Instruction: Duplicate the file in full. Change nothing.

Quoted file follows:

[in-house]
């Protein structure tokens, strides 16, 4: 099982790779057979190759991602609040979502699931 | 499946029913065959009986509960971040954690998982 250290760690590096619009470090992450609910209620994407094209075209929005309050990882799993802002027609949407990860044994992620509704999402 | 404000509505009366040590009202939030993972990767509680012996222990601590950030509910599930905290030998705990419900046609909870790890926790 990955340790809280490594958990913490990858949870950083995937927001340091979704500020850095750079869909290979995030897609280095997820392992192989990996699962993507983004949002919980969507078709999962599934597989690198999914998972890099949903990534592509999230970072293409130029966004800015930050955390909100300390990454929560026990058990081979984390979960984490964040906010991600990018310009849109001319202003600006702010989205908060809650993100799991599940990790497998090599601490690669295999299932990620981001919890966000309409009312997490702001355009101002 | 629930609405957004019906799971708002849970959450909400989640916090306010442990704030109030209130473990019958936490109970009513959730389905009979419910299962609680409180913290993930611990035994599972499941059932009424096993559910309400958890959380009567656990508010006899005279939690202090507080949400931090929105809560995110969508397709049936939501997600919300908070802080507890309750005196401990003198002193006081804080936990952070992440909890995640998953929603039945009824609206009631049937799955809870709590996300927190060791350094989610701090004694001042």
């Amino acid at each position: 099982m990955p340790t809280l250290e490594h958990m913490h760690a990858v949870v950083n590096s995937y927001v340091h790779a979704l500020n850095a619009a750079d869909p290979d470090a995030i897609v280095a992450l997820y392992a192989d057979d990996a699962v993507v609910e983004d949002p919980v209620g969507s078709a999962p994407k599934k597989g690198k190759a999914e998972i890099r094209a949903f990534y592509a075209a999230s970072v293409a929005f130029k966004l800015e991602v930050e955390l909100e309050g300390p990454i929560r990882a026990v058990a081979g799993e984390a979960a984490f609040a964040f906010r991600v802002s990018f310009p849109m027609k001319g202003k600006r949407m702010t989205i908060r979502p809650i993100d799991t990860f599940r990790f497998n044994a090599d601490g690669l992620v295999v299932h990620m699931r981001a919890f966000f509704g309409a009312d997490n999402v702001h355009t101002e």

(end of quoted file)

[in-house]
């Protein structure tokens, strides 16, 4: 099982790779057979190759991602609040979502699931 | 499946029913065959009986509960971040954690998982 250290760690590096619009470090992450609910209620994407094209075209929005309050990882799993802002027609949407990860044994992620509704999402 | 404000509505009366040590009202939030993972990767509680012996222990601590950030509910599930905290030998705990419900046609909870790890926790 990955340790809280490594958990913490990858949870950083995937927001340091979704500020850095750079869909290979995030897609280095997820392992192989990996699962993507983004949002919980969507078709999962599934597989690198999914998972890099949903990534592509999230970072293409130029966004800015930050955390909100300390990454929560026990058990081979984390979960984490964040906010991600990018310009849109001319202003600006702010989205908060809650993100799991599940990790497998090599601490690669295999299932990620981001919890966000309409009312997490702001355009101002 | 629930609405957004019906799971708002849970959450909400989640916090306010442990704030109030209130473990019958936490109970009513959730389905009979419910299962609680409180913290993930611990035994599972499941059932009424096993559910309400958890959380009567656990508010006899005279939690202090507080949400931090929105809560995110969508397709049936939501997600919300908070802080507890309750005196401990003198002193006081804080936990952070992440909890995640998953929603039945009824609206009631049937799955809870709590996300927190060791350094989610701090004694001042």
């Amino acid at each position: 099982m990955p340790t809280l250290e490594h958990m913490h760690a990858v949870v950083n590096s995937y927001v340091h790779a979704l500020n850095a619009a750079d869909p290979d470090a995030i897609v280095a992450l997820y392992a192989d057979d990996a699962v993507v609910e983004d949002p919980v209620g969507s078709a999962p994407k599934k597989g690198k190759a999914e998972i890099r094209a949903f990534y592509a075209a999230s970072v293409a929005f130029k966004l800015e991602v930050e955390l909100e309050g300390p990454i929560r990882a026990v058990a081979g799993e984390a979960a984490f609040a964040f906010r991600v802002s990018f310009p849109m027609k001319g202003k600006r949407m702010t989205i908060r979502p809650i993100d799991t990860f599940r990790f497998n044994a090599d601490g690669l992620v295999v299932h990620m699931r981001a919890f966000f509704g309409a009312d997490n999402v702001h355009t101002e």